The cyhyraeth (Welsh pronunciation: [kəˈhəreθ]), also spelled cyoeraeth or cyheuraeth (probably from the noun cyhyr "muscle, tendon; flesh" + the termination -aeth, meaning "skeleton, a thing of mere flesh and bone", "spectre", "death-portent", "wraith"), is a ghostly spirit in Welsh mythology, a disembodied moaning voice that sounds before a person's death.
Legends associate the cyhyraeth with the area around the River Tywi in eastern Dyfed, as well as the coast of Glamorganshire. The noise is said to be "doleful and disagreeable", like the groans and sighs of someone deathly ill, and to sound three times (growing weaker and fainter each time) as a threefold warning before the person expires. Along the Glamorganshire coast, the cyhyraeth is said to be heard before a shipwreck, accompanied by a corpse-light.
Gwrach y Rhibyn
The legend of the cyhyraeth is sometimes conflated with tales of the Gwrach-y-Rhibyn (pronounced [ˈɡwrɑːx ə ˈhribɨn]) or Hag of the Mist, a monstrous Welsh spirit in the shape of a hideously ugly woman – a Welsh saying, to describe a woman without good looks, goes, "Y mae mor salw â Gwrach y Rhibyn" (she is as ugly as the Gwrach y Rhibyn) – with a harpy-like appearance: unkempt hair and wizened, withered arms with leathery wings, long black teeth and pale corpse-like features. She approaches the window of the person about to die by night and calls their name, or travels invisibly beside them and utters her cry when they approach a stream or crossroads, and is sometimes depicted as washing her hands there. Most often the Gwrach y Rhibyn will wail and shriek "Fy ngŵr, fy ngŵr!" (My husband! My husband!) or "Fy mhlentyn, fy mhlentyn bach!" (My child! My little child!), though sometimes she will assume a male's voice and cry "Fy ngwraig! Fy ngwraig!" (My wife! My wife!).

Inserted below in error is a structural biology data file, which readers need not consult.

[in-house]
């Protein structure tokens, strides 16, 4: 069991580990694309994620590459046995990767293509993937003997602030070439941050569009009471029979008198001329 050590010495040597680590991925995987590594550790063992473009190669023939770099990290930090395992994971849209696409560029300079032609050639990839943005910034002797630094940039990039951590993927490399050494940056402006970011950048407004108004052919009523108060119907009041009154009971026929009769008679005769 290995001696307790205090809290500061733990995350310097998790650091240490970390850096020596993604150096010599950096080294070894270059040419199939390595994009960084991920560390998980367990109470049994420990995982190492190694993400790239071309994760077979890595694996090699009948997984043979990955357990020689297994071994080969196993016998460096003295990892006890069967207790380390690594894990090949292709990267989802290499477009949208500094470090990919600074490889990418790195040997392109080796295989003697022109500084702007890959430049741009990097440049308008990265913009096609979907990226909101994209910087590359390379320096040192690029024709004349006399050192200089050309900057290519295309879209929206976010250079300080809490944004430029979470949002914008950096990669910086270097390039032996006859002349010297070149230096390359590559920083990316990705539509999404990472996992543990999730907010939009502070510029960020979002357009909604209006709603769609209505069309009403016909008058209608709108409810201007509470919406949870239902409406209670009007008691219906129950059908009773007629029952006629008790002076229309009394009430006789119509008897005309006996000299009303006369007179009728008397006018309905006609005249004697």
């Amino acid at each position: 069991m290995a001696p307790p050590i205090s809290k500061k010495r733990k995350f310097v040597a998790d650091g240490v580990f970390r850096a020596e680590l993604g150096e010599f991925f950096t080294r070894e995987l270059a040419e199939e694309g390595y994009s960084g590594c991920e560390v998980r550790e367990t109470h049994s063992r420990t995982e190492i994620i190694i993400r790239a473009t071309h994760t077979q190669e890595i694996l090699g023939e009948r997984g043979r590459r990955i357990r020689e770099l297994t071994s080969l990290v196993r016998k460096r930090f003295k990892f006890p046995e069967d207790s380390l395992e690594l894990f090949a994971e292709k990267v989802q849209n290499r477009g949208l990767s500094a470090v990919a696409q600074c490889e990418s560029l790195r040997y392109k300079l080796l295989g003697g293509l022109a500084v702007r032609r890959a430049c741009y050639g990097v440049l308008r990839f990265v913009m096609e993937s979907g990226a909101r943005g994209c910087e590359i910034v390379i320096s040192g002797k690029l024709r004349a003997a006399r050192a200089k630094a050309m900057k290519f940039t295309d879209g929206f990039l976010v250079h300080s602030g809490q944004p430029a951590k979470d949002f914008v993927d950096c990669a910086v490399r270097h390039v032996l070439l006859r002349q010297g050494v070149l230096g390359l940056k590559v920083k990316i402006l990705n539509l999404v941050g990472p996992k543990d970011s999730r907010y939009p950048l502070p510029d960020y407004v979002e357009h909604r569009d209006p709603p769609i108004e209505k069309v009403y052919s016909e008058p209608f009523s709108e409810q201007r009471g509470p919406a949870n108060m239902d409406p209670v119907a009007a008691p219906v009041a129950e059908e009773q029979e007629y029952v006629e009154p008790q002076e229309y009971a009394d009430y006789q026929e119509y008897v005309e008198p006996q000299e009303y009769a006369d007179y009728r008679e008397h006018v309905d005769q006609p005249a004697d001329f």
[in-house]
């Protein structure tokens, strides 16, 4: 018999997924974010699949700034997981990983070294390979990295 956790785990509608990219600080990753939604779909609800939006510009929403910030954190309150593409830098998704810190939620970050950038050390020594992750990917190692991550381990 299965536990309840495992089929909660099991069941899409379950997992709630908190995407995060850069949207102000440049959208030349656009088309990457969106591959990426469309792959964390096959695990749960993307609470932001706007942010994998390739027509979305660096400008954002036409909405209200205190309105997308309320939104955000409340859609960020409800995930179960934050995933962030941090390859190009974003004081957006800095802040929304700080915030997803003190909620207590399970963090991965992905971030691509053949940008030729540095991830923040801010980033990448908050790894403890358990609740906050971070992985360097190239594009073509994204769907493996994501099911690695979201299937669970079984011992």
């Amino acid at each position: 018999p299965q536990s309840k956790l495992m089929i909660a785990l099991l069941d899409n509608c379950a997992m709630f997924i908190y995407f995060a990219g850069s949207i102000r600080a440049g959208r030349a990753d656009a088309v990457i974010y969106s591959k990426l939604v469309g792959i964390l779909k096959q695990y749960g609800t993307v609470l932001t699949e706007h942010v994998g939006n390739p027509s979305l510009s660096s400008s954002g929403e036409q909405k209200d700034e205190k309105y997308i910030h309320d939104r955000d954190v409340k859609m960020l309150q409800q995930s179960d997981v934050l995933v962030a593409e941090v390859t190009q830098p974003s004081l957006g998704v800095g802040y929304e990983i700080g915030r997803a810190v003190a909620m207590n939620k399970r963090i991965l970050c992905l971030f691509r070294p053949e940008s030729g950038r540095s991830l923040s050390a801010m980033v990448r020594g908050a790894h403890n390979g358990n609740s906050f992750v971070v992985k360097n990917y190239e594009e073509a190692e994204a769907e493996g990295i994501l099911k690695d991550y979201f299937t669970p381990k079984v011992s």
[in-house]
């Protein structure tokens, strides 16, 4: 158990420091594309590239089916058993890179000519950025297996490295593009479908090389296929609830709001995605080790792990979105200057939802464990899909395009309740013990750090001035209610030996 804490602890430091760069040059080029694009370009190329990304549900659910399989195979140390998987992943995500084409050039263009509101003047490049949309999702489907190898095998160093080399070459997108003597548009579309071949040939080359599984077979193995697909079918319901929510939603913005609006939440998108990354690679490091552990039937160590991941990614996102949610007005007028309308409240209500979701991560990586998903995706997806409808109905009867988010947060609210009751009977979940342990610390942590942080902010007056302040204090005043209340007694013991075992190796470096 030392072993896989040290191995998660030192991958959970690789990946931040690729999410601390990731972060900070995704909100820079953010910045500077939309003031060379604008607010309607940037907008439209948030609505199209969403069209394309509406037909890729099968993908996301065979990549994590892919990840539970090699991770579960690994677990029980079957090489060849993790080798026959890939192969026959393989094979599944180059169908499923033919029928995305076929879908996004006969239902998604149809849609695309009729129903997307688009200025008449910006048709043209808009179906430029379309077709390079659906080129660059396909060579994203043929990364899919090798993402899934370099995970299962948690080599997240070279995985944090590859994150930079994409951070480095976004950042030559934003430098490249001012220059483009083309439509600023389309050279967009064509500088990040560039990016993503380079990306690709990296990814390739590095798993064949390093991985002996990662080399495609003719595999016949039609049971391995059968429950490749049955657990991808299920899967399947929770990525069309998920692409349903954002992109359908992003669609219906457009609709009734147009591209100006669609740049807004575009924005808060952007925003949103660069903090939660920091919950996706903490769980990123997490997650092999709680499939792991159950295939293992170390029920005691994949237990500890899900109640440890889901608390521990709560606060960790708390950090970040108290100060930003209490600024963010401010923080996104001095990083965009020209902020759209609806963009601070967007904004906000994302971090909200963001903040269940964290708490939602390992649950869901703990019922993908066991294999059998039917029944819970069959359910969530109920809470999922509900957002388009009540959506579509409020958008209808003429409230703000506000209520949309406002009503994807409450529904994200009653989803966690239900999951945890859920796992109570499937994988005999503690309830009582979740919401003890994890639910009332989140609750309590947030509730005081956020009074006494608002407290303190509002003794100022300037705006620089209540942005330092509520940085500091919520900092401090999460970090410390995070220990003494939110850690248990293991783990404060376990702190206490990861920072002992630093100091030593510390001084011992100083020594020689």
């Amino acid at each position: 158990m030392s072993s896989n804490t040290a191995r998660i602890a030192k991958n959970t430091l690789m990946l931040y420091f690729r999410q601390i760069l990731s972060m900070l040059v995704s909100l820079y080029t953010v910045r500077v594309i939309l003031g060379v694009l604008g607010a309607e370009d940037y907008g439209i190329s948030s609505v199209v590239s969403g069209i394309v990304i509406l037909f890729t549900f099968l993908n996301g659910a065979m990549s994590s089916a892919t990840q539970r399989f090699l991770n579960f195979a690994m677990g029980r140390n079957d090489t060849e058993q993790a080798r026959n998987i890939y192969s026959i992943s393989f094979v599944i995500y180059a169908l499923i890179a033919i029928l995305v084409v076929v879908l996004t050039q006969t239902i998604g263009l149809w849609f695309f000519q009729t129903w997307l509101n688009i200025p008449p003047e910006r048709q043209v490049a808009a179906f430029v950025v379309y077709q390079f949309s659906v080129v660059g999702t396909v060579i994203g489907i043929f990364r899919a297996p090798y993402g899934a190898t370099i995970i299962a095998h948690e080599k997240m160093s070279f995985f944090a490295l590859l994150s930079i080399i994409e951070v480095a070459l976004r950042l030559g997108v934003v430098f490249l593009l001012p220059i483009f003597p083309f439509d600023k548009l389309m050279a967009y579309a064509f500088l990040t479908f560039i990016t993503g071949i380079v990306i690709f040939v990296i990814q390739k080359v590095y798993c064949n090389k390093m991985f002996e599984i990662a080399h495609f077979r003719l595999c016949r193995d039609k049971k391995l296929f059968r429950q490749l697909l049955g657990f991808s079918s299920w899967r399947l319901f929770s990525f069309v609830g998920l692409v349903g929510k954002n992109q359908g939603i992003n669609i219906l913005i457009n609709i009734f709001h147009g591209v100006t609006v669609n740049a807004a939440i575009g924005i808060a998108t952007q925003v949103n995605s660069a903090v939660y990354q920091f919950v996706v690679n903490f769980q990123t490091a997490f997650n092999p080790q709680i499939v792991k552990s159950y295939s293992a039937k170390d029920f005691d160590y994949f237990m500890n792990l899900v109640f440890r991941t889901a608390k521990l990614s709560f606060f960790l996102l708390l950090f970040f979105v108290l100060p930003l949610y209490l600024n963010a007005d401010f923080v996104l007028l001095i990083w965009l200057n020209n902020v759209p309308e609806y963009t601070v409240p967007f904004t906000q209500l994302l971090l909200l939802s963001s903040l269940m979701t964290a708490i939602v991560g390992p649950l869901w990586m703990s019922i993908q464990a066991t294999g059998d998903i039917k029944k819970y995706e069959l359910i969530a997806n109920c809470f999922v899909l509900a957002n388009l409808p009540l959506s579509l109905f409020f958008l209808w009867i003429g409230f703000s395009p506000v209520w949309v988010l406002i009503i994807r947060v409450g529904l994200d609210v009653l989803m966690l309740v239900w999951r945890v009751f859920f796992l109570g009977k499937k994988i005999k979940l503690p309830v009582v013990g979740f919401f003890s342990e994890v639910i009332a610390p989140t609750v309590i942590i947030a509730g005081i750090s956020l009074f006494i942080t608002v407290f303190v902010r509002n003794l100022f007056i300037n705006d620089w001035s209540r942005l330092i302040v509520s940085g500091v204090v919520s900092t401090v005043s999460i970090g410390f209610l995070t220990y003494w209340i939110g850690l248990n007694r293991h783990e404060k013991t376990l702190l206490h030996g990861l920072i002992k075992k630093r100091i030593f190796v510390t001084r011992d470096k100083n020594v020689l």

If it is death that is coming, the name of the one doomed to die is supposed to be heard in her "shrill tenor". Often invisible, she can sometimes be seen at a crossroad or a stream when the mist rises.
Some speculation has been asserted[according to whom?] that this apparition may have once been a water deity, or an aspect of the Welsh goddess Dôn. She is the wife of Afagddu, the despised son of Ceridwen and Tegid Foel, in some retellings of the Taliesin myth.
- Wiffen, B. B., Choice Notes from "Notes and Queries", P.P. - London. - Notes and Queries, William John Thoms. p. 32
- Geiriadur Prifysgol Cymru: A Dictionary of the Welsh Language, p. 746.
- ""Profiles - Myth & Legend: APPARITIONS, GHOSTS & PHANTOMS"". Aerie, the Peregrine Netzine. Retrieved 2018-01-19.
- Owen, Elias, Welsh Folk-Lore pp. 153-4
- Wirt Sikes. British Goblins: Welsh Folk-lore, Fairy Mythology, Legends and Traditions. (2nd edition) London: Sampson Low, Marston, Searle & Rivington, 1880. Page 216.
- Jones's Celtic Encyclopedia
- Wirt Sikes. British Goblins: Welsh Folk-lore, Fairy Mythology, Legends and Traditions. (2nd edition) London: Sampson Low, Marston, Searle & Rivington, 1880. Page 219.